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"We were essentially being shell-shocked by rapid change. That was one of the things you needed science-fiction writers for back in the Sixties, because we could cope with the future."
- Peter Watts

Hands Free Helmet  
  The helmet of a powered suit has controls activated by head movements.  

The powered suit or exoskeleton was controlled entirely by careful feedback to your usual muscle movements. So, how could you manipulate the suit controls?

Since your head is the one part of your body not involved in the pressure receptors controlling the suit's muscles, you use your head -- your jaw muscles, your chin, your neck -- to switch things for you and thereby leave your hands free to fight. A chin plate handles all visual displays the way the jaw switch handles the audios. All displays are thrown on a mirror in front of your forehead from where the work is actually going on above and back of your head. All this helmet gear makes you look like a hydrocephalic gorilla but, with luck, the enemy won't live long enough to be offended by your appearance, and it is a very convenient arrangement; you can flip through your several types of radar displays quicker than you can change channels to avoid a commercial -- catch a range & bearing, locate your boss, check your flank men, whatever.
From Starship Troopers, by Robert Heinlein.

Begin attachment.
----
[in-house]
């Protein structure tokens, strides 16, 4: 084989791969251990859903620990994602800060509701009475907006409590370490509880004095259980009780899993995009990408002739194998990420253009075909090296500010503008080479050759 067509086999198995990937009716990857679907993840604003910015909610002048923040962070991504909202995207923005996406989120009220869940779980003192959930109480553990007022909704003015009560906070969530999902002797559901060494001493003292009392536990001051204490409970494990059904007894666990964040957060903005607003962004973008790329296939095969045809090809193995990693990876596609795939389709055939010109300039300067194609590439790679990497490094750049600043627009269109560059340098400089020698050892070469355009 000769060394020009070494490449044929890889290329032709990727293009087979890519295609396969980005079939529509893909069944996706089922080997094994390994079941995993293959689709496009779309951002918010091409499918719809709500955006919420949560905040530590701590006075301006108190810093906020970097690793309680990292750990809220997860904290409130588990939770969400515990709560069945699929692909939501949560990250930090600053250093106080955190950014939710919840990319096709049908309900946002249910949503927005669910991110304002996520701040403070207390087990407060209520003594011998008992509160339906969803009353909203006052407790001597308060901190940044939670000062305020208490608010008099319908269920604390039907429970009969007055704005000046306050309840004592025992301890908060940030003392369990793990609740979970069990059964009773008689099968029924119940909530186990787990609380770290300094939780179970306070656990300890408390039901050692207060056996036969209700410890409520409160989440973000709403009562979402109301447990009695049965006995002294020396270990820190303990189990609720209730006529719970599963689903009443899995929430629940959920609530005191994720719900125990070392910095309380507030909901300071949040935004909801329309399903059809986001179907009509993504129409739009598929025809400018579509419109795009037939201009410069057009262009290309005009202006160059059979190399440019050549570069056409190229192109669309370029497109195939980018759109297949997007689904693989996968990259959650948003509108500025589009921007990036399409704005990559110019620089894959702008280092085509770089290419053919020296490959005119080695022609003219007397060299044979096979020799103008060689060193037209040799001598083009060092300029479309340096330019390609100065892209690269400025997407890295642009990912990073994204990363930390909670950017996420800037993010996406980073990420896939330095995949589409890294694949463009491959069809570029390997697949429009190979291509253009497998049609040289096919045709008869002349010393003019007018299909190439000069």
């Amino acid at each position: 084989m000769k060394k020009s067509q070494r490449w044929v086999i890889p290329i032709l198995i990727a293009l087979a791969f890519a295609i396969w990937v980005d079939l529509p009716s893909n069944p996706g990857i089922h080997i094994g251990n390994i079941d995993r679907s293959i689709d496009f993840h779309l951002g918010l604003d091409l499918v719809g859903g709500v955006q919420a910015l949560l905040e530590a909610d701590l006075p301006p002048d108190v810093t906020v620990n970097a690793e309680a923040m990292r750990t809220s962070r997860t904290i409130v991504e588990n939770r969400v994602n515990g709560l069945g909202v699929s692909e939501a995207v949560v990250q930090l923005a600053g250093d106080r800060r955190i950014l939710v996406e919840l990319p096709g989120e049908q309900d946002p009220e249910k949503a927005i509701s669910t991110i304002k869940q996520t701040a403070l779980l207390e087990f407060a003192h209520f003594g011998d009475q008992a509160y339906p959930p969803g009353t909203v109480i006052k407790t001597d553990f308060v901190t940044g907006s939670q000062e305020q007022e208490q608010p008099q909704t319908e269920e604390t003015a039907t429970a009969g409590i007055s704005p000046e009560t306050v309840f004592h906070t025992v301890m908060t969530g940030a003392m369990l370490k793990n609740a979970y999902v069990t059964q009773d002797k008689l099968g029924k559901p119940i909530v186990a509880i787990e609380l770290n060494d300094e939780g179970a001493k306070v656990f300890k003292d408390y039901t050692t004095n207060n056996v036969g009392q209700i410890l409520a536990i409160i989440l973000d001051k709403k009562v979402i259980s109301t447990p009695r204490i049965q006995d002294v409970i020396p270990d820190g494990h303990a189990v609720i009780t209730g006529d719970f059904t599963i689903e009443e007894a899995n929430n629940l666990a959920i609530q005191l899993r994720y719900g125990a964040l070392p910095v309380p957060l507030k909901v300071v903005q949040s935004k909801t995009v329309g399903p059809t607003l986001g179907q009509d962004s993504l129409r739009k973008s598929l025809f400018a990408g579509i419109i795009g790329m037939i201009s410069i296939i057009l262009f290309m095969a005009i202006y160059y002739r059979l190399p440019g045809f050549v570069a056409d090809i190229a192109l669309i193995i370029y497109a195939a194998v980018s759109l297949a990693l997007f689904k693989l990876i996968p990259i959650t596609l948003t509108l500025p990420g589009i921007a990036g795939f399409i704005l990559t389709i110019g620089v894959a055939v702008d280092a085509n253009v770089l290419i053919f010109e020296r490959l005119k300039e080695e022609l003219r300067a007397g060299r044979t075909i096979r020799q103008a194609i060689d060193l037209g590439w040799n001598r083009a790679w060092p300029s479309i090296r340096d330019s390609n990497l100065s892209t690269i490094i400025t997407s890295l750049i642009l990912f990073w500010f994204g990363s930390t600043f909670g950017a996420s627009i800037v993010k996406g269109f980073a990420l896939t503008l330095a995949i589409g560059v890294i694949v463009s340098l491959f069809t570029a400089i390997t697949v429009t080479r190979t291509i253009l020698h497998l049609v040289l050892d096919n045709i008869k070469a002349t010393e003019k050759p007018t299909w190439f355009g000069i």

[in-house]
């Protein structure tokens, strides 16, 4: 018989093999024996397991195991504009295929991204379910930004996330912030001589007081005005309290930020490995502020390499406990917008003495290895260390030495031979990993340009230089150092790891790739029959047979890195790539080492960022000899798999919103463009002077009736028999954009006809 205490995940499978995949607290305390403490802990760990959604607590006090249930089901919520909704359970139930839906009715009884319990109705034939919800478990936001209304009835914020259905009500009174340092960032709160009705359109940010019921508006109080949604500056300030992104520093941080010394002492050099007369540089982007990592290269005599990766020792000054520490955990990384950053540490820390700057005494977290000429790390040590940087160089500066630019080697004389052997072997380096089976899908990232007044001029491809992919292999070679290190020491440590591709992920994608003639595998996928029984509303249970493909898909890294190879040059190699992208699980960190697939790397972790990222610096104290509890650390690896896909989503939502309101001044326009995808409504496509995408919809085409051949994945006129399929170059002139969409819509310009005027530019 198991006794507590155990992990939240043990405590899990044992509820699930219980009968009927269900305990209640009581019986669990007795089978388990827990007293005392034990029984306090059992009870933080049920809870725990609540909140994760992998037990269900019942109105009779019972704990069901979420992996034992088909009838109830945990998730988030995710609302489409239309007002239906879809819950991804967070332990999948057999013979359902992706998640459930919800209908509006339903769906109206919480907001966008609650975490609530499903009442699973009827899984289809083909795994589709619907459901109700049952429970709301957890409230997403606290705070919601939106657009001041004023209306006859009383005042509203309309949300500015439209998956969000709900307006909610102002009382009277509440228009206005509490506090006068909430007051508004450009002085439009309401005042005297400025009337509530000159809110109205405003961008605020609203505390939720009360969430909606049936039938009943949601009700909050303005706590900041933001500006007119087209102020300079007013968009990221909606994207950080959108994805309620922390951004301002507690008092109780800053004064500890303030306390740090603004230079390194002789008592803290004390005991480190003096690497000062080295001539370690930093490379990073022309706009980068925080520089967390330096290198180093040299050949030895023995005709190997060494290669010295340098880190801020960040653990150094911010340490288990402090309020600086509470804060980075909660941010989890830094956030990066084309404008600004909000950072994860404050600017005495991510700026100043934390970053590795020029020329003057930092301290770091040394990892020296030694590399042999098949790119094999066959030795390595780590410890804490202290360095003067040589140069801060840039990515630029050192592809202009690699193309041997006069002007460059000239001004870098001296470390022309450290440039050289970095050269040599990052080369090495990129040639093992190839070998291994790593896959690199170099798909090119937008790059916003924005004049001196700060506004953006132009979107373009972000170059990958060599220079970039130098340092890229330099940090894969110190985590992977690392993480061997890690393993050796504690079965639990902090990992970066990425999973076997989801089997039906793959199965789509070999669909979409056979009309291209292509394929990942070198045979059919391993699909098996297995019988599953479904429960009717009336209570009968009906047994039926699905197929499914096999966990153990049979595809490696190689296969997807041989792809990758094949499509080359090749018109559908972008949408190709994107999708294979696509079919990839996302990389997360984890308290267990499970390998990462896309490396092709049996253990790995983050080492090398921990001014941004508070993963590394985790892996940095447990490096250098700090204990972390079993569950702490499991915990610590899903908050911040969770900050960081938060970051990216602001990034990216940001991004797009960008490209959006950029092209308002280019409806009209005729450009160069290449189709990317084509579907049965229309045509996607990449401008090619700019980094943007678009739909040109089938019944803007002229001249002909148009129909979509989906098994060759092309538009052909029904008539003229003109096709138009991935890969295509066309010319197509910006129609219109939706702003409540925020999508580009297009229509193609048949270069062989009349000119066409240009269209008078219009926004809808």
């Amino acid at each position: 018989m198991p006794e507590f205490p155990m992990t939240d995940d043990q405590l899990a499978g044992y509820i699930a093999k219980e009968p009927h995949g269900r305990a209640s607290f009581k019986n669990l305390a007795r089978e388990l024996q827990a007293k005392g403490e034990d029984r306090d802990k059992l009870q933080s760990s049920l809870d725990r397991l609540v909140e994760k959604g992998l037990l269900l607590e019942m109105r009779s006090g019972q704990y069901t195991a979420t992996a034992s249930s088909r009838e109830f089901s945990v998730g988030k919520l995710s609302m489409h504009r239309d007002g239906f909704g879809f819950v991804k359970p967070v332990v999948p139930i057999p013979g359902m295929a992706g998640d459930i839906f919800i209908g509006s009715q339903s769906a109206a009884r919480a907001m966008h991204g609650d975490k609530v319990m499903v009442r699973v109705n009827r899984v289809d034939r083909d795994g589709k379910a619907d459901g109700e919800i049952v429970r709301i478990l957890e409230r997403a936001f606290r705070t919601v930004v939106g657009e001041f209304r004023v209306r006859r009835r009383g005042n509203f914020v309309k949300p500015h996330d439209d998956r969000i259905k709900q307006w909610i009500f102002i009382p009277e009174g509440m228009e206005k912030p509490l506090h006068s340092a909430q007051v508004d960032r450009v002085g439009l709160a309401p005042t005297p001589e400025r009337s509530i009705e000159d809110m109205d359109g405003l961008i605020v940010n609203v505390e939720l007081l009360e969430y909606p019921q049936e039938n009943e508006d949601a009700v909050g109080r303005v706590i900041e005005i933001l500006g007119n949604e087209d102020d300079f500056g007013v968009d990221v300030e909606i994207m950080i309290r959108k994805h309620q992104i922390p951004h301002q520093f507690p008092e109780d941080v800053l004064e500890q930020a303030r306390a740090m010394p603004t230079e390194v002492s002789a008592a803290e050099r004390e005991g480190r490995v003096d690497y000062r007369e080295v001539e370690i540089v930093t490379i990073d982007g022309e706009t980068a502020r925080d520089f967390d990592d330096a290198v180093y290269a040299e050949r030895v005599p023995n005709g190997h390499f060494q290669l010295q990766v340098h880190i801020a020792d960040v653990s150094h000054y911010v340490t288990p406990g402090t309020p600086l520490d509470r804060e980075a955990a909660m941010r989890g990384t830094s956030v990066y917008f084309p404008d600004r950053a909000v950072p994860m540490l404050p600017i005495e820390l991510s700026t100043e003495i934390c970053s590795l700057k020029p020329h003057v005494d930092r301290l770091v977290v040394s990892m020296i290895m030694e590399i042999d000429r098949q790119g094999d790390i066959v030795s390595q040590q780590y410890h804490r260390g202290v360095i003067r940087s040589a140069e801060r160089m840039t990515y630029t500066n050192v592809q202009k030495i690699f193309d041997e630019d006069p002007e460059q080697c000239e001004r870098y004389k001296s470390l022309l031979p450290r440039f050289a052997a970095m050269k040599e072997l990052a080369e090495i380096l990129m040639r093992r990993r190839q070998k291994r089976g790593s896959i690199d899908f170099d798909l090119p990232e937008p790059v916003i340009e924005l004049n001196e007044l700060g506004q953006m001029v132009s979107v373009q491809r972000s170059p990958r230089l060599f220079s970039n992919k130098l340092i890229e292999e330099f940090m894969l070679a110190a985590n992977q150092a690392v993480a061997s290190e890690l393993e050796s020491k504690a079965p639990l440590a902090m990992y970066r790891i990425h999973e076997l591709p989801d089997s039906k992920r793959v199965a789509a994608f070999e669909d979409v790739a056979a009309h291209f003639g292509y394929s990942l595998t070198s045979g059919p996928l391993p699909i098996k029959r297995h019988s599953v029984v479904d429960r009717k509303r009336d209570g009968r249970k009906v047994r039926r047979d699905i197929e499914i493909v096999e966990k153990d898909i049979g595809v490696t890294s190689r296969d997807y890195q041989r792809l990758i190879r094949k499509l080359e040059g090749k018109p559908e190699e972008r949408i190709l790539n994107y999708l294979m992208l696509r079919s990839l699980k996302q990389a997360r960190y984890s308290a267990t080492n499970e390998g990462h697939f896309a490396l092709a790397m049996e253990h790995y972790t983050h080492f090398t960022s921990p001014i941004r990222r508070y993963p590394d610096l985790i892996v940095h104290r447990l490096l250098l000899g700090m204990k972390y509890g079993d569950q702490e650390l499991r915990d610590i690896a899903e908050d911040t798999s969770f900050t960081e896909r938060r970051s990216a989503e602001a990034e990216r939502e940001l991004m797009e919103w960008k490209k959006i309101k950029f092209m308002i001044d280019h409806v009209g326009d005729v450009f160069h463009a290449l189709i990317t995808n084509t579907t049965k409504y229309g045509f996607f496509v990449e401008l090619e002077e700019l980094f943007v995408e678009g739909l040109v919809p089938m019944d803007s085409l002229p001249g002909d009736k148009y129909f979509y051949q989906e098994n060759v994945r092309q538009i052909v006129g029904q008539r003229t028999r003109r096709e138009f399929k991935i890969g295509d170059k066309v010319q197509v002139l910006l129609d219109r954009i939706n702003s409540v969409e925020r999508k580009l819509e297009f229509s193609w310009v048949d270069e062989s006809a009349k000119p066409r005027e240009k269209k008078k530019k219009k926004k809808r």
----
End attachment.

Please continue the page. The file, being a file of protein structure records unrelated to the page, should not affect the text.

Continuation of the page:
Published by G.P. Putnam's Sons in 1959
Additional resources -

The first head-up displays (HUDs) were created during WWII. An early example of what would now be termed a head-up display was the Projector System of the British AI Mk VIII air interception radar fitted to some de Havilland Mosquito night fighters, where the radar display was projected onto the aircraft's windscreen along with the artificial horizon, allowing the pilots to perform interceptions without taking their eyes from the windscreen.

Compare to the more modern sfnal ideas like the overlay specs from Charles Stross' 2007 novel Halting State and the smart contact lenses from Fast Times at Fairmont High by Vernor Vinge (2001), and somewhat earlier, the DreamTime contacts from Niven and Barnes' 1992 novel The California Voodoo Game.

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Additional resources:
  More Ideas and Technology from Starship Troopers
  More Ideas and Technology by Robert Heinlein
  Tech news articles related to Starship Troopers
  Tech news articles related to works by Robert Heinlein

Hands Free Helmet-related news articles:
  - Preorder Recon Jet - It's Heavy Duty Glass
  - Navdy HeadUp Display (HUD) For Your Car
  - Squad X Core Technologies For Infantry

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